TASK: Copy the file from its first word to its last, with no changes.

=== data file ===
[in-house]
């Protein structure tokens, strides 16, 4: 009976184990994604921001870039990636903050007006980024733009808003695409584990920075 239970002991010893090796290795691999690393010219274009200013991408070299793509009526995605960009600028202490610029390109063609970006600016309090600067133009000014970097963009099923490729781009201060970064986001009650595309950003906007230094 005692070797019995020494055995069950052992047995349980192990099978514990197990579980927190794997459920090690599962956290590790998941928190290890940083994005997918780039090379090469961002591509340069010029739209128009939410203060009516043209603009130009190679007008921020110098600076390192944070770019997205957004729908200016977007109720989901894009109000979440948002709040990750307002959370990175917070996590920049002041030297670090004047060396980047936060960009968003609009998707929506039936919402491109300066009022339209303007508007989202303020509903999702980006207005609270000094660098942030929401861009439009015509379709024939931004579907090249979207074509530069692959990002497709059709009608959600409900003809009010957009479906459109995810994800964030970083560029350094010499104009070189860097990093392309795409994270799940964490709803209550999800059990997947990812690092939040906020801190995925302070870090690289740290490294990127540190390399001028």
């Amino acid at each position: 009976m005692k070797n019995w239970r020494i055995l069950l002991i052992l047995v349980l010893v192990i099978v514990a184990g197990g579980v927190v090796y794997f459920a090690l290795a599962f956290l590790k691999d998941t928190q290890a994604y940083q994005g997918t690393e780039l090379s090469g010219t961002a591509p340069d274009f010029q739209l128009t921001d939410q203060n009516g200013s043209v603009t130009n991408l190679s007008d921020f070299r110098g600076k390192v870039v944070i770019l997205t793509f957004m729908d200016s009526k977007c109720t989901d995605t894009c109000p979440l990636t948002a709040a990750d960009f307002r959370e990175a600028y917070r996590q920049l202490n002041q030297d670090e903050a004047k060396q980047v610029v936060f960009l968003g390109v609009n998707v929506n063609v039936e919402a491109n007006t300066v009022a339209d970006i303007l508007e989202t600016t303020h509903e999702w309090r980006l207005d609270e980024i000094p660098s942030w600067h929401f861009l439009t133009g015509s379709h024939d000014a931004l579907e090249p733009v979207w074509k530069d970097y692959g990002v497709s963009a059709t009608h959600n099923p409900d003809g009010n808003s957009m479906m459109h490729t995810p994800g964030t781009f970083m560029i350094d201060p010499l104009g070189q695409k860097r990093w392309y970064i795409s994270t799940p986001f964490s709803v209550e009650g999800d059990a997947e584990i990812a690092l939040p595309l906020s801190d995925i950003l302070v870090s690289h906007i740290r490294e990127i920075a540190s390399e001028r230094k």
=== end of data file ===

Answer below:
[in-house]
């Protein structure tokens, strides 16, 4: 009976184990994604921001870039990636903050007006980024733009808003695409584990920075 239970002991010893090796290795691999690393010219274009200013991408070299793509009526995605960009600028202490610029390109063609970006600016309090600067133009000014970097963009099923490729781009201060970064986001009650595309950003906007230094 005692070797019995020494055995069950052992047995349980192990099978514990197990579980927190794997459920090690599962956290590790998941928190290890940083994005997918780039090379090469961002591509340069010029739209128009939410203060009516043209603009130009190679007008921020110098600076390192944070770019997205957004729908200016977007109720989901894009109000979440948002709040990750307002959370990175917070996590920049002041030297670090004047060396980047936060960009968003609009998707929506039936919402491109300066009022339209303007508007989202303020509903999702980006207005609270000094660098942030929401861009439009015509379709024939931004579907090249979207074509530069692959990002497709059709009608959600409900003809009010957009479906459109995810994800964030970083560029350094010499104009070189860097990093392309795409994270799940964490709803209550999800059990997947990812690092939040906020801190995925302070870090690289740290490294990127540190390399001028």
């Amino acid at each position: 009976m005692k070797n019995w239970r020494i055995l069950l002991i052992l047995v349980l010893v192990i099978v514990a184990g197990g579980v927190v090796y794997f459920a090690l290795a599962f956290l590790k691999d998941t928190q290890a994604y940083q994005g997918t690393e780039l090379s090469g010219t961002a591509p340069d274009f010029q739209l128009t921001d939410q203060n009516g200013s043209v603009t130009n991408l190679s007008d921020f070299r110098g600076k390192v870039v944070i770019l997205t793509f957004m729908d200016s009526k977007c109720t989901d995605t894009c109000p979440l990636t948002a709040a990750d960009f307002r959370e990175a600028y917070r996590q920049l202490n002041q030297d670090e903050a004047k060396q980047v610029v936060f960009l968003g390109v609009n998707v929506n063609v039936e919402a491109n007006t300066v009022a339209d970006i303007l508007e989202t600016t303020h509903e999702w309090r980006l207005d609270e980024i000094p660098s942030w600067h929401f861009l439009t133009g015509s379709h024939d000014a931004l579907e090249p733009v979207w074509k530069d970097y692959g990002v497709s963009a059709t009608h959600n099923p409900d003809g009010n808003s957009m479906m459109h490729t995810p994800g964030t781009f970083m560029i350094d201060p010499l104009g070189q695409k860097r990093w392309y970064i795409s994270t799940p986001f964490s709803v209550e009650g999800d059990a997947e584990i990812a690092l939040p595309l906020s801190d995925i950003l302070v870090s690289h906007i740290r490294e990127i920075a540190s390399e001028r230094k």